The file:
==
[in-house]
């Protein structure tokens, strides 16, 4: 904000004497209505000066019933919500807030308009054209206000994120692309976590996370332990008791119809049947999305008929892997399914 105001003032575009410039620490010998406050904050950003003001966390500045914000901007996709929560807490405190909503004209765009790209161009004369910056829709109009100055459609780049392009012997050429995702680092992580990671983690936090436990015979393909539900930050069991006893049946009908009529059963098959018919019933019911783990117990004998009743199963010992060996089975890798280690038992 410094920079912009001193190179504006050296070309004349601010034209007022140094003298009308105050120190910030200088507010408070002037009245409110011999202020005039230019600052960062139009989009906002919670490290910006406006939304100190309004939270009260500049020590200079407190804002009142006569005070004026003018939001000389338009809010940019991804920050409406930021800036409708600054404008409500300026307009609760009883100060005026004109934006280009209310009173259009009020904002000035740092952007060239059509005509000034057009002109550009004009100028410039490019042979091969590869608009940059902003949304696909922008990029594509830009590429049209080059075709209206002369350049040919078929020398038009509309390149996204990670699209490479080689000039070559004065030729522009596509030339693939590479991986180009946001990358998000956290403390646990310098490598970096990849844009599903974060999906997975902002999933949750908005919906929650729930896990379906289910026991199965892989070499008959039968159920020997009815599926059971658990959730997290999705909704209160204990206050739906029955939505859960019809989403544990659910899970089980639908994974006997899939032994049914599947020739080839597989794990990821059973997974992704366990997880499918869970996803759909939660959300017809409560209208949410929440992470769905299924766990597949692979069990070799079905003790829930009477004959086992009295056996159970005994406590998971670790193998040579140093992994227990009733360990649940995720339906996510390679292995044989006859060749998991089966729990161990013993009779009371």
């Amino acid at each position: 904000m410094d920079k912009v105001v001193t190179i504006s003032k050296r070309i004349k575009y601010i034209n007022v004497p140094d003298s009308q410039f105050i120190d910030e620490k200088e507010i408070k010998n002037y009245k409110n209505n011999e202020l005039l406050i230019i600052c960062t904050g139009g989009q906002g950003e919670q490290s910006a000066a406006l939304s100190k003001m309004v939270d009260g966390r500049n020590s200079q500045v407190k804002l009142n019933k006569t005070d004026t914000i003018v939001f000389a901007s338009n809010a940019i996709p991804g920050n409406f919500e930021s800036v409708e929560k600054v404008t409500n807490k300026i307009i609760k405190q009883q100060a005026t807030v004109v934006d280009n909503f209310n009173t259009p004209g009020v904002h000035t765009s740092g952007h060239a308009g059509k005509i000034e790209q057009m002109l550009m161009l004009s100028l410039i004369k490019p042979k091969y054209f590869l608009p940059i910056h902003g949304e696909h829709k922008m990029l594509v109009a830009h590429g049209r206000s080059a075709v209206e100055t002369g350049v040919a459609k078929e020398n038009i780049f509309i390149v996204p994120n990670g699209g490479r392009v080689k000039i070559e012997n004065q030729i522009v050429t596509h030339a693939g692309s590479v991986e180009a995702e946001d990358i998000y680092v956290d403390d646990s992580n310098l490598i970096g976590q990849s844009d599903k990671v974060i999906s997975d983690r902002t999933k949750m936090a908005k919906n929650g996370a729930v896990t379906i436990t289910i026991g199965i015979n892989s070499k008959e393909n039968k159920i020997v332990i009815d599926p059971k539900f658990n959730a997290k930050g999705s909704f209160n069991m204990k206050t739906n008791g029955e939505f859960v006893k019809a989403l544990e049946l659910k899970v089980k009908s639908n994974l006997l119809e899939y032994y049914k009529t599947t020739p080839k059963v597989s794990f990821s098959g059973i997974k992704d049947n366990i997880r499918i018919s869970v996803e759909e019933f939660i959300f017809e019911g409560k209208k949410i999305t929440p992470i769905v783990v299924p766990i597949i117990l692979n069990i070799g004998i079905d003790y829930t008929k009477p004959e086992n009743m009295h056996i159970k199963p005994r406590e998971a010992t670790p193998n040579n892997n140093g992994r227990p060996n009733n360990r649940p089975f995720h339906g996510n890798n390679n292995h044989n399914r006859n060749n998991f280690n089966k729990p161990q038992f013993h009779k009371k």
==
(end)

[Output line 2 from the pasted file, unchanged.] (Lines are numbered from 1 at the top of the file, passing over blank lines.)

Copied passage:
């Protein structure tokens, strides 16, 4: 904000004497209505000066019933919500807030308009054209206000994120692309976590996370332990008791119809049947999305008929892997399914 105001003032575009410039620490010998406050904050950003003001966390500045914000901007996709929560807490405190909503004209765009790209161009004369910056829709109009100055459609780049392009012997050429995702680092992580990671983690936090436990015979393909539900930050069991006893049946009908009529059963098959018919019933019911783990117990004998009743199963010992060996089975890798280690038992 410094920079912009001193190179504006050296070309004349601010034209007022140094003298009308105050120190910030200088507010408070002037009245409110011999202020005039230019600052960062139009989009906002919670490290910006406006939304100190309004939270009260500049020590200079407190804002009142006569005070004026003018939001000389338009809010940019991804920050409406930021800036409708600054404008409500300026307009609760009883100060005026004109934006280009209310009173259009009020904002000035740092952007060239059509005509000034057009002109550009004009100028410039490019042979091969590869608009940059902003949304696909922008990029594509830009590429049209080059075709209206002369350049040919078929020398038009509309390149996204990670699209490479080689000039070559004065030729522009596509030339693939590479991986180009946001990358998000956290403390646990310098490598970096990849844009599903974060999906997975902002999933949750908005919906929650729930896990379906289910026991199965892989070499008959039968159920020997009815599926059971658990959730997290999705909704209160204990206050739906029955939505859960019809989403544990659910899970089980639908994974006997899939032994049914599947020739080839597989794990990821059973997974992704366990997880499918869970996803759909939660959300017809409560209208949410929440992470769905299924766990597949692979069990070799079905003790829930009477004959086992009295056996159970005994406590998971670790193998040579140093992994227990009733360990649940995720339906996510390679292995044989006859060749998991089966729990161990013993009779009371």